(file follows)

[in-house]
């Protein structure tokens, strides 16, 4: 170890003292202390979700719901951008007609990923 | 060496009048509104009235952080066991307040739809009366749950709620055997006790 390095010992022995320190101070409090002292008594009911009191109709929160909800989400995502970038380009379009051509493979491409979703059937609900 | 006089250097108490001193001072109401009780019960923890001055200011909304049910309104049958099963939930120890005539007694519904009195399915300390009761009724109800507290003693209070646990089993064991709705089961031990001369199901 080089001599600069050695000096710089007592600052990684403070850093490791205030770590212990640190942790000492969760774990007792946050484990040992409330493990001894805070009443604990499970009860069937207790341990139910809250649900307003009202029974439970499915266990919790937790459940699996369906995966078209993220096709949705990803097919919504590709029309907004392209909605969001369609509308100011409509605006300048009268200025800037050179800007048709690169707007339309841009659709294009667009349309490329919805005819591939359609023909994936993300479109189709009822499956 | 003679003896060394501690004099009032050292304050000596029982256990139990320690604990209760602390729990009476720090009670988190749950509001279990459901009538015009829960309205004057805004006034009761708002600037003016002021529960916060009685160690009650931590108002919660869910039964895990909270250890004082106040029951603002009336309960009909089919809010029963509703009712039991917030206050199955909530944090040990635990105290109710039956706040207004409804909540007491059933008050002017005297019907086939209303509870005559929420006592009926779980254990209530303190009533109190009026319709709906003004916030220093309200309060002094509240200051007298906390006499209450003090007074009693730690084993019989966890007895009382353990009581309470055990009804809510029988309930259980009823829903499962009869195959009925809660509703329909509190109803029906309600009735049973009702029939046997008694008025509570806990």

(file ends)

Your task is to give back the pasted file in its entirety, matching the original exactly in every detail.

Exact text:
[in-house]
């Protein structure tokens, strides 16, 4: 170890003292202390979700719901951008007609990923 | 060496009048509104009235952080066991307040739809009366749950709620055997006790 390095010992022995320190101070409090002292008594009911009191109709929160909800989400995502970038380009379009051509493979491409979703059937609900 | 006089250097108490001193001072109401009780019960923890001055200011909304049910309104049958099963939930120890005539007694519904009195399915300390009761009724109800507290003693209070646990089993064991709705089961031990001369199901 080089001599600069050695000096710089007592600052990684403070850093490791205030770590212990640190942790000492969760774990007792946050484990040992409330493990001894805070009443604990499970009860069937207790341990139910809250649900307003009202029974439970499915266990919790937790459940699996369906995966078209993220096709949705990803097919919504590709029309907004392209909605969001369609509308100011409509605006300048009268200025800037050179800007048709690169707007339309841009659709294009667009349309490329919805005819591939359609023909994936993300479109189709009822499956 | 003679003896060394501690004099009032050292304050000596029982256990139990320690604990209760602390729990009476720090009670988190749950509001279990459901009538015009829960309205004057805004006034009761708002600037003016002021529960916060009685160690009650931590108002919660869910039964895990909270250890004082106040029951603002009336309960009909089919809010029963509703009712039991917030206050199955909530944090040990635990105290109710039956706040207004409804909540007491059933008050002017005297019907086939209303509870005559929420006592009926779980254990209530303190009533109190009026319709709906003004916030220093309200309060002094509240200051007298906390006499209450003090007074009693730690084993019989966890007895009382353990009581309470055990009804809510029988309930259980009823829903499962009869195959009925809660509703329909509190109803029906309600009735049973009702029939046997008694008025509570806990």